France and Scotland, as opposed to those south of the Anglo-Scottish border.
No Englishman would ever be brave/stupid enough to go up to a
big, hairy Scotsman and insinuate that his friend from north of the border was
less than one hundred percent pure heterosexual? Unless, of course, he was
inordinately fond of hospital food, that is.
As Edward Lucie-Smith explains in his introduction to Jack
Fritscher's American Men: 'It tells us nothing of the sexuality of the
subject, but much about the image-maker's own reactions to the world which
surrounds him - the things he is attuned to, and it likely to notice and
record.' To cut a long theory short, beauty is in the eye of the viewfinder. As
George Mazzei, former managing editor of the American version of GQ Magazine
from 1968-75, has explained, the erotic charge of the kilt is the nudity
underneath its pleats; or rather the assumption of nakedness.
One photograph, in American Men, entitled 'Actual
Prison Guard, American Kilt, 1990' captures perfectly the erotic charge of the
kilt, an athlete is engaged in throwing the hammer at a Highland Games. The
shorts he wears beneath his kilt add a sensual frisson, rather than detracting
from such a magnificent sight, as the referee, also kilted, watches on.
Though, dear reader, one need not have to search far for
further images of men in kilts, as the cyber highway is crowded with a plethora
of photographic evidence of those fellows who rebel against the trouser tyranny
of the modern Western society. One e-group, based on Yahoo, called rather
unimaginatively it has to be said, men-in-kilts, boasts a huge number of virile
young bucks clad in plaid. And, there are more than I could possibly mention in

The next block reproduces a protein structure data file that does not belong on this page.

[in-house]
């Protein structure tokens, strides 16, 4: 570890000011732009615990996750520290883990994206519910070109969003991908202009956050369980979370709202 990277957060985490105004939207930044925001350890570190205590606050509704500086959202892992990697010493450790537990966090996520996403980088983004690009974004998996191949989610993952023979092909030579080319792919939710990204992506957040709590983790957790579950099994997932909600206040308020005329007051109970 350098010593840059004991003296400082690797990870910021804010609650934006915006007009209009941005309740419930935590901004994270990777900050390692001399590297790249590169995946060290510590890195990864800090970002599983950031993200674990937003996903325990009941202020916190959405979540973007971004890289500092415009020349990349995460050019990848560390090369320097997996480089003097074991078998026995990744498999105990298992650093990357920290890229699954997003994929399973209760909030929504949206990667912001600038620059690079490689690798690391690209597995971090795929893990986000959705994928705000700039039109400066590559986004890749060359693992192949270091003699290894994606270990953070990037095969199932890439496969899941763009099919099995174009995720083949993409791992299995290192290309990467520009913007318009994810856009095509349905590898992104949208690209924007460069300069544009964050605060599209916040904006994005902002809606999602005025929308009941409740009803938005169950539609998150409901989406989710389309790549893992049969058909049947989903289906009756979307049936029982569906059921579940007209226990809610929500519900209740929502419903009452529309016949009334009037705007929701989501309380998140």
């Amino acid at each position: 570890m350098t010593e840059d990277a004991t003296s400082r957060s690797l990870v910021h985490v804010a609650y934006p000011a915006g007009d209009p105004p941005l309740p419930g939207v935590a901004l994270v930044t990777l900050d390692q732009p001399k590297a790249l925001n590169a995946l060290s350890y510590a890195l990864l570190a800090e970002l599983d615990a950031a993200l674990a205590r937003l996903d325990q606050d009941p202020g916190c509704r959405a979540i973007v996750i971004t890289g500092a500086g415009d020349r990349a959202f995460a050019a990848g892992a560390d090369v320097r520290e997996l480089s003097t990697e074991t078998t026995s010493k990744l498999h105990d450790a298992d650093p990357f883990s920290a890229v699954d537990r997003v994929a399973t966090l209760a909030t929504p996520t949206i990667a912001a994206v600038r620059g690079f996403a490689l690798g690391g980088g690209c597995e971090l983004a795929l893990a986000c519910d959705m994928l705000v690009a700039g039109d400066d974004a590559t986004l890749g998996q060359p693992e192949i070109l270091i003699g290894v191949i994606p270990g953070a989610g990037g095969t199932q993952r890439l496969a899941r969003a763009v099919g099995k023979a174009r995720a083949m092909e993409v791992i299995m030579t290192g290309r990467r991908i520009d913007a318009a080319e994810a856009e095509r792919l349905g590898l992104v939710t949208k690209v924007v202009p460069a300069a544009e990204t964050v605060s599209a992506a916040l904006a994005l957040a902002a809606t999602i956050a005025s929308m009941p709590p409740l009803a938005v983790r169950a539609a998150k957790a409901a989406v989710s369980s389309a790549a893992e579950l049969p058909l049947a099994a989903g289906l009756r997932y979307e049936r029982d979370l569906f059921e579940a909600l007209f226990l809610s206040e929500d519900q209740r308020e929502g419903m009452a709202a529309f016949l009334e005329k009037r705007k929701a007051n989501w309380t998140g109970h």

such a short article as this, but take it from me, there are plenty more. The
kilt still remains an icon of style, despite the vagaries of fashion, although
over the years it has been touch and go.
Of course, not every man is a suitable candidate for wearing
the kilt. David Duchovny of X-Files fame made a bad fashion mistake when
he wore one. Others with offensive knees, or sticks for legs, should also be
heavily dissuaded from donning it.
The origin of the modern short kilt, or philibeg,
however, is still a subject of heated debate in some quarters. Thomas Rawlinson
was an Englishman who adopted Highland dress, whilst working as the ironmaster
at the Glengarry works in the eighteenth century, is considered to be the prime
originator of the kilt as now know it.
There is no available evidence to suggest that the kilt, in
its present form, existed before the early 1700's. This has failed to stifle the
controversy, which, if truth were told, has all this to do with the fact that
the first man to wear it was far from being a favoured son of Caledonia but a
However, if you, dear reader, do decide to take to the kilt,
do not forget the sporran. Which is very useful for keeping your small change
and keys, as well as anchoring it down in a stiff breeze. Also, it is much more
aesthetically pleasing than those dire bum-bags that have infiltrated the high
street from the ski slopes in recent years. As well as that, forget the fact
that sporran is Scots Gaelic for purse!
(c) Howard Watson 2001
Poetry & Stories